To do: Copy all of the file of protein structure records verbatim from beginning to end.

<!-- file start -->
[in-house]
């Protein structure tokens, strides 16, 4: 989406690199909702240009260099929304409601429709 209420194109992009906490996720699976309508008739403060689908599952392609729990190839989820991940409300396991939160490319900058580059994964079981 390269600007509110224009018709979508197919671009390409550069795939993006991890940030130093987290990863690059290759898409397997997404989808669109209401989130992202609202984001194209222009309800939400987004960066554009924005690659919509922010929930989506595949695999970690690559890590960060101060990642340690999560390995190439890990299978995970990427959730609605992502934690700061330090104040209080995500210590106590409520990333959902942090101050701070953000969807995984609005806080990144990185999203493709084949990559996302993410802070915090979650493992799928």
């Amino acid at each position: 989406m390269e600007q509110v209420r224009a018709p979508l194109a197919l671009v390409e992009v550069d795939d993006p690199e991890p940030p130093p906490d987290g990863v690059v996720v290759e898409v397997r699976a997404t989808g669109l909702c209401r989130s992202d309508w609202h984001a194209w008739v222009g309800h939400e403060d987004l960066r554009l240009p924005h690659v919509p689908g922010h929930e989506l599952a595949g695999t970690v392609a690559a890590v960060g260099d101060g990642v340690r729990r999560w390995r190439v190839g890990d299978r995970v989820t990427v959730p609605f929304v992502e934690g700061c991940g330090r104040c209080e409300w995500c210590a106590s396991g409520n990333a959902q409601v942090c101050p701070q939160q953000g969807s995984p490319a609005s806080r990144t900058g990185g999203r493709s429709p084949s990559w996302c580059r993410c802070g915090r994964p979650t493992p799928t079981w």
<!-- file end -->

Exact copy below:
[in-house]
């Protein structure tokens, strides 16, 4: 989406690199909702240009260099929304409601429709 209420194109992009906490996720699976309508008739403060689908599952392609729990190839989820991940409300396991939160490319900058580059994964079981 390269600007509110224009018709979508197919671009390409550069795939993006991890940030130093987290990863690059290759898409397997997404989808669109209401989130992202609202984001194209222009309800939400987004960066554009924005690659919509922010929930989506595949695999970690690559890590960060101060990642340690999560390995190439890990299978995970990427959730609605992502934690700061330090104040209080995500210590106590409520990333959902942090101050701070953000969807995984609005806080990144990185999203493709084949990559996302993410802070915090979650493992799928």
């Amino acid at each position: 989406m390269e600007q509110v209420r224009a018709p979508l194109a197919l671009v390409e992009v550069d795939d993006p690199e991890p940030p130093p906490d987290g990863v690059v996720v290759e898409v397997r699976a997404t989808g669109l909702c209401r989130s992202d309508w609202h984001a194209w008739v222009g309800h939400e403060d987004l960066r554009l240009p924005h690659v919509p689908g922010h929930e989506l599952a595949g695999t970690v392609a690559a890590v960060g260099d101060g990642v340690r729990r999560w390995r190439v190839g890990d299978r995970v989820t990427v959730p609605f929304v992502e934690g700061c991940g330090r104040c209080e409300w995500c210590a106590s396991g409520n990333a959902q409601v942090c101050p701070q939160q953000g969807s995984p490319a609005s806080r990144t900058g990185g999203r493709s429709p084949s990559w996302c580059r993410c802070g915090r994964p979650t493992p799928t079981w």